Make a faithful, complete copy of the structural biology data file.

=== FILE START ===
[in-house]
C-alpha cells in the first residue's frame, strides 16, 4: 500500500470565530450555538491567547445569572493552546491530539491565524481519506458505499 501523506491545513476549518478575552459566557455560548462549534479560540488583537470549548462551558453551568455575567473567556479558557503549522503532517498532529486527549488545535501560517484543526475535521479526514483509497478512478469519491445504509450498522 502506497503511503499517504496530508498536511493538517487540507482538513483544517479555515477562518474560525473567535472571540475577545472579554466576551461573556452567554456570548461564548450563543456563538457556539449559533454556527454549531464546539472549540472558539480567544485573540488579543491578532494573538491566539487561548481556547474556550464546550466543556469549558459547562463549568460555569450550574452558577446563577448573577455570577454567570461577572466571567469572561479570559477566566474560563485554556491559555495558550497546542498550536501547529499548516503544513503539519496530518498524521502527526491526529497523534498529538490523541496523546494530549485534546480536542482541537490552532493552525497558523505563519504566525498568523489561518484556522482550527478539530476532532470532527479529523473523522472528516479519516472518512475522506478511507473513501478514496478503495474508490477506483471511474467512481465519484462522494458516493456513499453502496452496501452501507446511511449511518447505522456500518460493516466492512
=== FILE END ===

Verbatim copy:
[in-house]
C-alpha cells in the first residue's frame, strides 16, 4: 500500500470565530450555538491567547445569572493552546491530539491565524481519506458505499 501523506491545513476549518478575552459566557455560548462549534479560540488583537470549548462551558453551568455575567473567556479558557503549522503532517498532529486527549488545535501560517484543526475535521479526514483509497478512478469519491445504509450498522 502506497503511503499517504496530508498536511493538517487540507482538513483544517479555515477562518474560525473567535472571540475577545472579554466576551461573556452567554456570548461564548450563543456563538457556539449559533454556527454549531464546539472549540472558539480567544485573540488579543491578532494573538491566539487561548481556547474556550464546550466543556469549558459547562463549568460555569450550574452558577446563577448573577455570577454567570461577572466571567469572561479570559477566566474560563485554556491559555495558550497546542498550536501547529499548516503544513503539519496530518498524521502527526491526529497523534498529538490523541496523546494530549485534546480536542482541537490552532493552525497558523505563519504566525498568523489561518484556522482550527478539530476532532470532527479529523473523522472528516479519516472518512475522506478511507473513501478514496478503495474508490477506483471511474467512481465519484462522494458516493456513499453502496452496501452501507446511511449511518447505522456500518460493516466492512